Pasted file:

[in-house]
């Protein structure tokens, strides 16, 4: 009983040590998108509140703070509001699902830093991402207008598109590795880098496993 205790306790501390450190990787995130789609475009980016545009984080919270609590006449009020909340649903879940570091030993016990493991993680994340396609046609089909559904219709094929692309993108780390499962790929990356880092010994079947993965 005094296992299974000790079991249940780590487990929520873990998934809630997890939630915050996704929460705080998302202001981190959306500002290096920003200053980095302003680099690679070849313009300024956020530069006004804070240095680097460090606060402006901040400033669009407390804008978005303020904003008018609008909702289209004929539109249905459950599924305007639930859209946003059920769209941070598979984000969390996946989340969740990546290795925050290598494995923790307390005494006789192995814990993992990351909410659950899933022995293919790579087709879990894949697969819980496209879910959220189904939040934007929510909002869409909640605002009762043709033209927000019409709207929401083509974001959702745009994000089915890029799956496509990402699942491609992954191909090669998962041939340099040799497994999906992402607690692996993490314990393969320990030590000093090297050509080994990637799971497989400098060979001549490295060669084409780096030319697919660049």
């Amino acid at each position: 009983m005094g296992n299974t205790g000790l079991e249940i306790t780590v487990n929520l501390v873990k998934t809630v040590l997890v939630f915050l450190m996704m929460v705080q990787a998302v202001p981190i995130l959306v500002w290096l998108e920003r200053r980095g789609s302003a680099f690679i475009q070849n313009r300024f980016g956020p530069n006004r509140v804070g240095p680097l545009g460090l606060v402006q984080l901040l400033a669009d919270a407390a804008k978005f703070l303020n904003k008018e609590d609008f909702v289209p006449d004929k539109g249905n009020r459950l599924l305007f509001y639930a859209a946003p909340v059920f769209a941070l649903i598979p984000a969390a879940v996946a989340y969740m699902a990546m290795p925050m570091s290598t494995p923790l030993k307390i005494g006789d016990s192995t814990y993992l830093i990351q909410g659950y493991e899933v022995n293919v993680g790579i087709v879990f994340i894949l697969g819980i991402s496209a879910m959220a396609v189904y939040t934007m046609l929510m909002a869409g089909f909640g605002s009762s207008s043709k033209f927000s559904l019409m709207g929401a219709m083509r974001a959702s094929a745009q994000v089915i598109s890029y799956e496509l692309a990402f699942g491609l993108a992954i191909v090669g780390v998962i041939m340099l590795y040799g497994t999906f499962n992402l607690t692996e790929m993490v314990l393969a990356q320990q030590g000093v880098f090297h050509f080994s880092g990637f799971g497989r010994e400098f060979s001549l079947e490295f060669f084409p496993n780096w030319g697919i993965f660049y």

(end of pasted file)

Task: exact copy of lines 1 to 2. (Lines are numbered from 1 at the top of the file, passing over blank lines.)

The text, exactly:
[in-house]
């Protein structure tokens, strides 16, 4: 009983040590998108509140703070509001699902830093991402207008598109590795880098496993 205790306790501390450190990787995130789609475009980016545009984080919270609590006449009020909340649903879940570091030993016990493991993680994340396609046609089909559904219709094929692309993108780390499962790929990356880092010994079947993965 005094296992299974000790079991249940780590487990929520873990998934809630997890939630915050996704929460705080998302202001981190959306500002290096920003200053980095302003680099690679070849313009300024956020530069006004804070240095680097460090606060402006901040400033669009407390804008978005303020904003008018609008909702289209004929539109249905459950599924305007639930859209946003059920769209941070598979984000969390996946989340969740990546290795925050290598494995923790307390005494006789192995814990993992990351909410659950899933022995293919790579087709879990894949697969819980496209879910959220189904939040934007929510909002869409909640605002009762043709033209927000019409709207929401083509974001959702745009994000089915890029799956496509990402699942491609992954191909090669998962041939340099040799497994999906992402607690692996993490314990393969320990030590000093090297050509080994990637799971497989400098060979001549490295060669084409780096030319697919660049």